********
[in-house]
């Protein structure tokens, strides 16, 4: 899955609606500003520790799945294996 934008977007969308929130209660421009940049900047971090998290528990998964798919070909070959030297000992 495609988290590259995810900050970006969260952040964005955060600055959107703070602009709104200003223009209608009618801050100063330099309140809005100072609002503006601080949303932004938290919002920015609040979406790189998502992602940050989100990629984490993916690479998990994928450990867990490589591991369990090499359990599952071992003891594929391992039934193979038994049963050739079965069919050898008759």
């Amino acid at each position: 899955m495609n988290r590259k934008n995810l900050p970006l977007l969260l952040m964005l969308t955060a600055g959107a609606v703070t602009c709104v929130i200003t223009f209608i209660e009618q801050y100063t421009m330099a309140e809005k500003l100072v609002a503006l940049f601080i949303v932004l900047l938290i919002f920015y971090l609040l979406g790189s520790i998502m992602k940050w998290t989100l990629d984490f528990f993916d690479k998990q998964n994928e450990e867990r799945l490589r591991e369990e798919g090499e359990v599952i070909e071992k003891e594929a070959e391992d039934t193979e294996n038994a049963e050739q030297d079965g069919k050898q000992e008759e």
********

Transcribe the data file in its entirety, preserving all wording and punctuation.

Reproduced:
[in-house]
């Protein structure tokens, strides 16, 4: 899955609606500003520790799945294996 934008977007969308929130209660421009940049900047971090998290528990998964798919070909070959030297000992 495609988290590259995810900050970006969260952040964005955060600055959107703070602009709104200003223009209608009618801050100063330099309140809005100072609002503006601080949303932004938290919002920015609040979406790189998502992602940050989100990629984490993916690479998990994928450990867990490589591991369990090499359990599952071992003891594929391992039934193979038994049963050739079965069919050898008759």
């Amino acid at each position: 899955m495609n988290r590259k934008n995810l900050p970006l977007l969260l952040m964005l969308t955060a600055g959107a609606v703070t602009c709104v929130i200003t223009f209608i209660e009618q801050y100063t421009m330099a309140e809005k500003l100072v609002a503006l940049f601080i949303v932004l900047l938290i919002f920015y971090l609040l979406g790189s520790i998502m992602k940050w998290t989100l990629d984490f528990f993916d690479k998990q998964n994928e450990e867990r799945l490589r591991e369990e798919g090499e359990v599952i070909e071992k003891e594929a070959e391992d039934t193979e294996n038994a049963e050739q030297d079965g069919k050898q000992e008759e």